Tag Archives: fusion food

Quorn rendang curry

26 Jul

Quorn rendang curry by Deena Kakaya

As children, we knowingly grew up with and revelled in some food traditions.  During the week we typically had one ‘green’ curry which was something like okra, cluster beans or spinach for example with a lentil or pulse based dish and of course abundant chapatti and rice with, salad and pickles on the side.   When my aunts visited, we knew dad would go out and buy bright orange and sticky sweet spirals of jalebi, fluffy and lightly sour rice and lentil cakes of dhokla and all the children got bounty chocolate bars at the end. There were potato and cassava dishes for celebratory fasting days and summers full of steaming hot, spiced rice flour dough which puffed aromas of chillies as we lay the poppadum’s made with that very dough onto sheets of unused saris in the garden. On Thursdays we had hot, buttery Khichdi made of simmered down rice and lentils with potato curry, Kadhi and crisp poppadum’s. On Fridays, dad made proper chips after chopping and lightly boiling thick cuts of potatoes and they were accompanied by fried eggs, beans or mushy peas and lashings of vinegar. It was either that or a Chinese take-away or home-made pie but goodness my brother and I loved those Friday meals.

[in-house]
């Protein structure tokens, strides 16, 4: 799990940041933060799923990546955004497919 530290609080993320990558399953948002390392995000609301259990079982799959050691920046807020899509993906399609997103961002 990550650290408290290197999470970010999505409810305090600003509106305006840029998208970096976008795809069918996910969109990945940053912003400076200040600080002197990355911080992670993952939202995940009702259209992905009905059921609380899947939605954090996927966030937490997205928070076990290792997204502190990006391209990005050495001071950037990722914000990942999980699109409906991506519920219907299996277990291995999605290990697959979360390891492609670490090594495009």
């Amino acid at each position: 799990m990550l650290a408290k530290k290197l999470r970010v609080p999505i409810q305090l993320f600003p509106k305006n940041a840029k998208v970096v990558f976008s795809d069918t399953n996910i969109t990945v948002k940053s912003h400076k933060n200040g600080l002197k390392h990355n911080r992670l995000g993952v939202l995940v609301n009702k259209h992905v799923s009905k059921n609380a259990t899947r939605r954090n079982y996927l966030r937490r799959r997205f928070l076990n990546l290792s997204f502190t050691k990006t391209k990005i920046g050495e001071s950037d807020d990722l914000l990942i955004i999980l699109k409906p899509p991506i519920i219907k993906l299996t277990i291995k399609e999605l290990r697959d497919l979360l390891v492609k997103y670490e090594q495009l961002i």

When I started working in London things altered. Every day was a food adventure rejoicing a different cuisine of the world with my friends or colleagues. One of the things I love about London is that pretty much any cuisine I want to explore is accessible. Some of these cuisines became regular features on my home-cooking menu such as Malaysian recipes with their fresh and sprightly flavours of lemongrass, chillies and lime leaves. Over the years I have read about the fusion of cultures that influences Malaysian cooking; Malays, Chinese, Indian and apparently even Portuguese and Dutch and for me this makes it such a testament to the success that fusion food can deliver. I am shameless when it comes to slurping up bowls of fragrant Laksa but the dish that has always made me most curious is rendang curry. I think it is the thick, clinging curry sauce that just makes me swoon for vegetarian alternatives to the traditional heavy meaty-based versions of this recipe. The curry gravy reaches thrilling levels of wonderfulness when simmered for around an hour, making it unsuitable for vegetable based dishes but Quorn works well in that it just becomes tender and soaks up the flavours of the curry base over this time. I have cut back on my intake of sugar so I haven’t added brown sugar, palm sugar or any sweeteners to this recipe but what I have done is add tamarind paste and also powdered some toasted coconut to give a little touch of sweetness.  It has taken me about three attempts to get to a rendang recipe that I am happy with and I have to say, this one is just divine. I have served it with a really easy and colourful carrot salad and steaming hot rice.